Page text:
Baby teething

As your baby approaches the 6-month mark and starts eating solid foods, they will also begin teething. Teething can be uncomfortable and painful, and it often interrupts a baby’s sleep. 

Sleeping habits for babies

No two babies are alike. Some babies are simply better sleepers than others. Thankfully, it is possible to sleep train for good sleeping habits and routines, even in young babies.7

Dr Crosby’s tips to get baby to sleep longer

  • The baby’s overall intake of breast milk or formula should be adequate based on good weight gain and no medical problems that might interfere with sleep such as GERD or illnesses.
  • Consistent bedtime routine
  • Put the baby down on its back drowsy but awake.
  • Try black out shades/curtains

Baby’s development

As your baby develops, you may notice that their sleep patterns change. Some babies wake at night simply because they want to explore or because their brains are actively developing new skills.7

Are there supplements to help babies sleep?

“There are no supplements recommended for infants specifically for sleep,” says Dr Crosby. “There are some infant probiotics with data demonstrating that specific ones reduce fussiness and crying time, which in turn may lead to baby sleeping better.”

Why do babies wake at night?

As much as we would like to have an answer to why babies wake at night (is it the breast milk? the formula?), no link has been found between one type of feeding and more or longer sleep at night.8,9

One study found that parents of exclusively breastfed infants up to 3 months of age slept an average of 40-45 minutes more than those who infants were given formula. The parents of formula-fed infants also reported more sleep disturbances than parents of breastfed infants.9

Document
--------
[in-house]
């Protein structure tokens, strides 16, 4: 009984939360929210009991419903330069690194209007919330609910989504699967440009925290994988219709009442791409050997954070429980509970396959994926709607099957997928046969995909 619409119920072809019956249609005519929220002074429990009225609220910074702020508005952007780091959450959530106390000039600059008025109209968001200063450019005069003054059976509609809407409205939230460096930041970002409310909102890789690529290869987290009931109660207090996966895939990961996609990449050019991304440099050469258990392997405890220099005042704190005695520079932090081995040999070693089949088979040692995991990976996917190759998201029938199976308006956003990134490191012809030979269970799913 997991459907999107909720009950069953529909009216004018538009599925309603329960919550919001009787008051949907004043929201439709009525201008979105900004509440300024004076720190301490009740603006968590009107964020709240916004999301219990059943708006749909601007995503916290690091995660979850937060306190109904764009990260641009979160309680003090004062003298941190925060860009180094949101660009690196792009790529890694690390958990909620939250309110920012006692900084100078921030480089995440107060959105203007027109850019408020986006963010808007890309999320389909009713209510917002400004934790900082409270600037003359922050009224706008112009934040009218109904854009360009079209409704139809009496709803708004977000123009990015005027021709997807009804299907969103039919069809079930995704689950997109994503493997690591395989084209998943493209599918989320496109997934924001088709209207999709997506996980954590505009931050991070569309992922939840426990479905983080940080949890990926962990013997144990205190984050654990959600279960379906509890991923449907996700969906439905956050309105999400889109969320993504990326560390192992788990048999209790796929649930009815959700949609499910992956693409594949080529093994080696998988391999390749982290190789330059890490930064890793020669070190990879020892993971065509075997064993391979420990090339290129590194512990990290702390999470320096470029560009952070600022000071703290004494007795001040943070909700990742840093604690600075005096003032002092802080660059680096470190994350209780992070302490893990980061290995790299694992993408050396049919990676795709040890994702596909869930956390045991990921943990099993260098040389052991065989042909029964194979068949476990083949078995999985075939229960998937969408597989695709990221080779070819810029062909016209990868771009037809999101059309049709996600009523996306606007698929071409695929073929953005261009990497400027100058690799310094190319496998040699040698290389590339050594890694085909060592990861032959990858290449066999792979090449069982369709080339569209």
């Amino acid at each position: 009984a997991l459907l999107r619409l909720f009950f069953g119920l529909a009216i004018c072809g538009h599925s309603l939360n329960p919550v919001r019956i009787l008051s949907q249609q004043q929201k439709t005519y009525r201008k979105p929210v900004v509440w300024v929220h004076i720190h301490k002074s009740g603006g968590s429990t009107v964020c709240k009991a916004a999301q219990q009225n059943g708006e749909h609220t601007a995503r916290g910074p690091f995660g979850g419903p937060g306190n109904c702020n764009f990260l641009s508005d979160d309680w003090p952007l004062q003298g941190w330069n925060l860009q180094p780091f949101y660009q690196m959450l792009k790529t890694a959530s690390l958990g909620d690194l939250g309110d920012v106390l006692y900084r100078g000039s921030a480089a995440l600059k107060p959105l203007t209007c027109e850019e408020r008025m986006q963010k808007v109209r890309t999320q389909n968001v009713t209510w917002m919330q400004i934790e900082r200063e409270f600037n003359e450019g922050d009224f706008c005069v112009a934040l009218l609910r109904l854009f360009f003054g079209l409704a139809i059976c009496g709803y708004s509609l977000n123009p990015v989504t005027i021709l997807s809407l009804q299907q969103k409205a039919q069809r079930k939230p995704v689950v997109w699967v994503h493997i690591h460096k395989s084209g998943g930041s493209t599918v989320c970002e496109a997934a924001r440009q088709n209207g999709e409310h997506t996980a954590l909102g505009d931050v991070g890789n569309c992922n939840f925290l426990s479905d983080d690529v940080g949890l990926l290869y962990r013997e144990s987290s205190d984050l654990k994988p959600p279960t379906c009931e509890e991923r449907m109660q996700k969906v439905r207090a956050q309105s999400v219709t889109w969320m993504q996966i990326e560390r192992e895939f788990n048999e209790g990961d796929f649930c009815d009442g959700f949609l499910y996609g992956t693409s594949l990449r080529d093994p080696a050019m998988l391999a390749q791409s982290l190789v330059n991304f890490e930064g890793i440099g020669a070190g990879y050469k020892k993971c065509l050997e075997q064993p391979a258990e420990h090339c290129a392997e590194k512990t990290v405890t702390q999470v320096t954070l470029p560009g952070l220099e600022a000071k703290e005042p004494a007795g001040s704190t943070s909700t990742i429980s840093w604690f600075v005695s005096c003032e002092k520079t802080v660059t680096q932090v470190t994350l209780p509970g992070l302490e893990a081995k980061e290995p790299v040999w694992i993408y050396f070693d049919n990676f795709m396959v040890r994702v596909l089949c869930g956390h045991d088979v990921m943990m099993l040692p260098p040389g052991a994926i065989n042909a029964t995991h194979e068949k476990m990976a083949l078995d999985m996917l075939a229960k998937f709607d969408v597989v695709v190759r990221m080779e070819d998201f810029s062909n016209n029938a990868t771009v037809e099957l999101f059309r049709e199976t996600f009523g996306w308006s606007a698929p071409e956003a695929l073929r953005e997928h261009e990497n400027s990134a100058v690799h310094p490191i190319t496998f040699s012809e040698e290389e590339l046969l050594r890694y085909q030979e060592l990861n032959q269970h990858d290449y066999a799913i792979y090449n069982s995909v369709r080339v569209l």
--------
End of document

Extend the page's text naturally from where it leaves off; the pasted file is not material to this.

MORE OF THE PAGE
Another study that looked at 6-12 month old infants found no difference between night waking and night feeding for mothers who were breastfeeding compared to those who were formula feeding their infants. Interestingly, this study also found that infants who received more milk or solid foods during the day were less likely to eat at night, but not less likely to wake up at night.8 

So, do formula-fed infants really sleep longer?

“This is a myth,” says Dr Crosby. “Multiple studies have looked into this and it has never consistently been demonstrated to be true.” She goes on to say that, “overall, this is all about the baby’s health and a consistent bedtime routine, not about breastfeeding vs formula.”

To summarize the truth about formula fed babies:

So, do formula-fed babies sleep longer? In the end, how long a baby sleeps is probably less related to what they eat and more related to lots of other factors. Each child is unique, and there’s no one-size-fits-all method to help your baby sleep through the night.  

At the end of the day, all you can do is be patient. Your baby will eventually start sleeping through the night, regardless of breastfeeding or formula feeding. For now, do your best to manage the temporary exhaustion associated with the joys of having a newborn, and look forward to the day that your little one waits ’til sunrise to summon you for breakfast.

Verified by: Morgan Leafe, MD, MHA and Shira Page, RN, NP, CLC

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1- Infant formula | American Family Physician

2- Infant sleep | Stanford Children’s Hospital

3- Questions & answers for consumers concerning infant formula | Food and Drug Administration

4- Color of milk | La Leche League

5- Human milk composition: nutrients and bioactive factors | Pediatric Clinics of North America

6- How often and how much should your baby eat? | American Academy of Pediatrics

7- Why do babies wake up at night? | Seattle Children’s

8- Infant sleep and night feeding patterns during later infancy: association with breastfeeding frequency, daytime complementary food intake, and infant weight | Breastfeeding Medicine

9- Breast-feeding increases sleep duration of new parents | The Journal of Perinatal and Neonatal Nursing

The content on this site is for informational purposes only and not intended to be a substitute for professional medical advice, diagnosis or treatment. Discuss any health or feeding concerns with your infant's pediatrician. Never disregard professional medical advice or delay it based on the content on this page.

The content on this site is for informational purposes only and not intended to be a substitute for professional medical advice, diagnosis or treatment. Discuss any health or feeding concerns with your infant’s pediatrician. Never disregard professional medical advice or delay it based on the content on this page.